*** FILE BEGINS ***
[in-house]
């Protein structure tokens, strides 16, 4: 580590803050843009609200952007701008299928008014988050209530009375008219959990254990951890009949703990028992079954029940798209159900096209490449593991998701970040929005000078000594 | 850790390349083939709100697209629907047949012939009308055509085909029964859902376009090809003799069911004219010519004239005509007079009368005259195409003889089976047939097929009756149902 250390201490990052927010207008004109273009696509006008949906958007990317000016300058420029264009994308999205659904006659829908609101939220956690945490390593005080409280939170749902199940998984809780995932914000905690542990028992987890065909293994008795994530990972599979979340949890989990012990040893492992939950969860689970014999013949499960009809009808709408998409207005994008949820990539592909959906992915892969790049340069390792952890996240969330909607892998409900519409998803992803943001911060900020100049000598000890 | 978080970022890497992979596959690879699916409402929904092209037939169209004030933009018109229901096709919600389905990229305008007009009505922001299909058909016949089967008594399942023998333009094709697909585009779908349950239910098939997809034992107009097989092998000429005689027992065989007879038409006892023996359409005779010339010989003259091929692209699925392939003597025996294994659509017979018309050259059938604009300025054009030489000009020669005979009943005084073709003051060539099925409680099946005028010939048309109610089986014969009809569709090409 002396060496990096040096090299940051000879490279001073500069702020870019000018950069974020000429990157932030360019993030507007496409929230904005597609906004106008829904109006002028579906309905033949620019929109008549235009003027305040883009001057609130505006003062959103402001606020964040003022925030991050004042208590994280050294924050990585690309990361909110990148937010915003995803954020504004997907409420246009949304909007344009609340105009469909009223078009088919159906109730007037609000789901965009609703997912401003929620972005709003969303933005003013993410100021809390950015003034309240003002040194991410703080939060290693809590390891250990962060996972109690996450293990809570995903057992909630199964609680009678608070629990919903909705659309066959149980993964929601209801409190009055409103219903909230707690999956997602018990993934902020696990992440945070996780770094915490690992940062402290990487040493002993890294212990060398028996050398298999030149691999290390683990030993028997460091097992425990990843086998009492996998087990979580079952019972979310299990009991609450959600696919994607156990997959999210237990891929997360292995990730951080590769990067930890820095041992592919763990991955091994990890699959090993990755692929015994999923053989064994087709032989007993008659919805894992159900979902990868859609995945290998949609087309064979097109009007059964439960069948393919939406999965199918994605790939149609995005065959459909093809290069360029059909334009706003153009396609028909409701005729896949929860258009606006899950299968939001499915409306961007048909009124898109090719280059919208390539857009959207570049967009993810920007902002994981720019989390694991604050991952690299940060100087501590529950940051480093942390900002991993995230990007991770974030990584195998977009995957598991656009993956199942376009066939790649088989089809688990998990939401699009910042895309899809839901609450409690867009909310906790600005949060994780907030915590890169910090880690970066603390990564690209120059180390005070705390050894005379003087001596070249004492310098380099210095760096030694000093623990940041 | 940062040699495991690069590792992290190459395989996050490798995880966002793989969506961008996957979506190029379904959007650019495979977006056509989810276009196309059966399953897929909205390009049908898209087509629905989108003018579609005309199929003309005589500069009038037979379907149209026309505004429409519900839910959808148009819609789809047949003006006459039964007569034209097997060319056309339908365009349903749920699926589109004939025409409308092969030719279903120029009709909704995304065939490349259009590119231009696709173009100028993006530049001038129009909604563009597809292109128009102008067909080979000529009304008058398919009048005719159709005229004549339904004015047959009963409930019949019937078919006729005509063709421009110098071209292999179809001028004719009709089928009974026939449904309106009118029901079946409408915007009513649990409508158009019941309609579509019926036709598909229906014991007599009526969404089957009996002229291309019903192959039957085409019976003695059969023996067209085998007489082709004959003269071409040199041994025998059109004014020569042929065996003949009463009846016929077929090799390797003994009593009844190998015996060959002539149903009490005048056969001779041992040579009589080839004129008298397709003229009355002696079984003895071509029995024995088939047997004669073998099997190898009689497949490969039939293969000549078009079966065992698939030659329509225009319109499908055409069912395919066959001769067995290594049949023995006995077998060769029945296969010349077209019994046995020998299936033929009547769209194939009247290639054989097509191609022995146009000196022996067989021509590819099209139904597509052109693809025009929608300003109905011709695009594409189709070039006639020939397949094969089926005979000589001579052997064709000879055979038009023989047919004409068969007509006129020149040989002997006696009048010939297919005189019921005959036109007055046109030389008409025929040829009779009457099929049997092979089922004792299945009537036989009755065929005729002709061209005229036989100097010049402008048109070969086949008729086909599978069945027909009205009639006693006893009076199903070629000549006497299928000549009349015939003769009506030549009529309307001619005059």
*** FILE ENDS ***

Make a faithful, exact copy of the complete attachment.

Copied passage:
[in-house]
């Protein structure tokens, strides 16, 4: 580590803050843009609200952007701008299928008014988050209530009375008219959990254990951890009949703990028992079954029940798209159900096209490449593991998701970040929005000078000594 | 850790390349083939709100697209629907047949012939009308055509085909029964859902376009090809003799069911004219010519004239005509007079009368005259195409003889089976047939097929009756149902 250390201490990052927010207008004109273009696509006008949906958007990317000016300058420029264009994308999205659904006659829908609101939220956690945490390593005080409280939170749902199940998984809780995932914000905690542990028992987890065909293994008795994530990972599979979340949890989990012990040893492992939950969860689970014999013949499960009809009808709408998409207005994008949820990539592909959906992915892969790049340069390792952890996240969330909607892998409900519409998803992803943001911060900020100049000598000890 | 978080970022890497992979596959690879699916409402929904092209037939169209004030933009018109229901096709919600389905990229305008007009009505922001299909058909016949089967008594399942023998333009094709697909585009779908349950239910098939997809034992107009097989092998000429005689027992065989007879038409006892023996359409005779010339010989003259091929692209699925392939003597025996294994659509017979018309050259059938604009300025054009030489000009020669005979009943005084073709003051060539099925409680099946005028010939048309109610089986014969009809569709090409 002396060496990096040096090299940051000879490279001073500069702020870019000018950069974020000429990157932030360019993030507007496409929230904005597609906004106008829904109006002028579906309905033949620019929109008549235009003027305040883009001057609130505006003062959103402001606020964040003022925030991050004042208590994280050294924050990585690309990361909110990148937010915003995803954020504004997907409420246009949304909007344009609340105009469909009223078009088919159906109730007037609000789901965009609703997912401003929620972005709003969303933005003013993410100021809390950015003034309240003002040194991410703080939060290693809590390891250990962060996972109690996450293990809570995903057992909630199964609680009678608070629990919903909705659309066959149980993964929601209801409190009055409103219903909230707690999956997602018990993934902020696990992440945070996780770094915490690992940062402290990487040493002993890294212990060398028996050398298999030149691999290390683990030993028997460091097992425990990843086998009492996998087990979580079952019972979310299990009991609450959600696919994607156990997959999210237990891929997360292995990730951080590769990067930890820095041992592919763990991955091994990890699959090993990755692929015994999923053989064994087709032989007993008659919805894992159900979902990868859609995945290998949609087309064979097109009007059964439960069948393919939406999965199918994605790939149609995005065959459909093809290069360029059909334009706003153009396609028909409701005729896949929860258009606006899950299968939001499915409306961007048909009124898109090719280059919208390539857009959207570049967009993810920007902002994981720019989390694991604050991952690299940060100087501590529950940051480093942390900002991993995230990007991770974030990584195998977009995957598991656009993956199942376009066939790649088989089809688990998990939401699009910042895309899809839901609450409690867009909310906790600005949060994780907030915590890169910090880690970066603390990564690209120059180390005070705390050894005379003087001596070249004492310098380099210095760096030694000093623990940041 | 940062040699495991690069590792992290190459395989996050490798995880966002793989969506961008996957979506190029379904959007650019495979977006056509989810276009196309059966399953897929909205390009049908898209087509629905989108003018579609005309199929003309005589500069009038037979379907149209026309505004429409519900839910959808148009819609789809047949003006006459039964007569034209097997060319056309339908365009349903749920699926589109004939025409409308092969030719279903120029009709909704995304065939490349259009590119231009696709173009100028993006530049001038129009909604563009597809292109128009102008067909080979000529009304008058398919009048005719159709005229004549339904004015047959009963409930019949019937078919006729005509063709421009110098071209292999179809001028004719009709089928009974026939449904309106009118029901079946409408915007009513649990409508158009019941309609579509019926036709598909229906014991007599009526969404089957009996002229291309019903192959039957085409019976003695059969023996067209085998007489082709004959003269071409040199041994025998059109004014020569042929065996003949009463009846016929077929090799390797003994009593009844190998015996060959002539149903009490005048056969001779041992040579009589080839004129008298397709003229009355002696079984003895071509029995024995088939047997004669073998099997190898009689497949490969039939293969000549078009079966065992698939030659329509225009319109499908055409069912395919066959001769067995290594049949023995006995077998060769029945296969010349077209019994046995020998299936033929009547769209194939009247290639054989097509191609022995146009000196022996067989021509590819099209139904597509052109693809025009929608300003109905011709695009594409189709070039006639020939397949094969089926005979000589001579052997064709000879055979038009023989047919004409068969007509006129020149040989002997006696009048010939297919005189019921005959036109007055046109030389008409025929040829009779009457099929049997092979089922004792299945009537036989009755065929005729002709061209005229036989100097010049402008048109070969086949008729086909599978069945027909009205009639006693006893009076199903070629000549006497299928000549009349015939003769009506030549009529309307001619005059």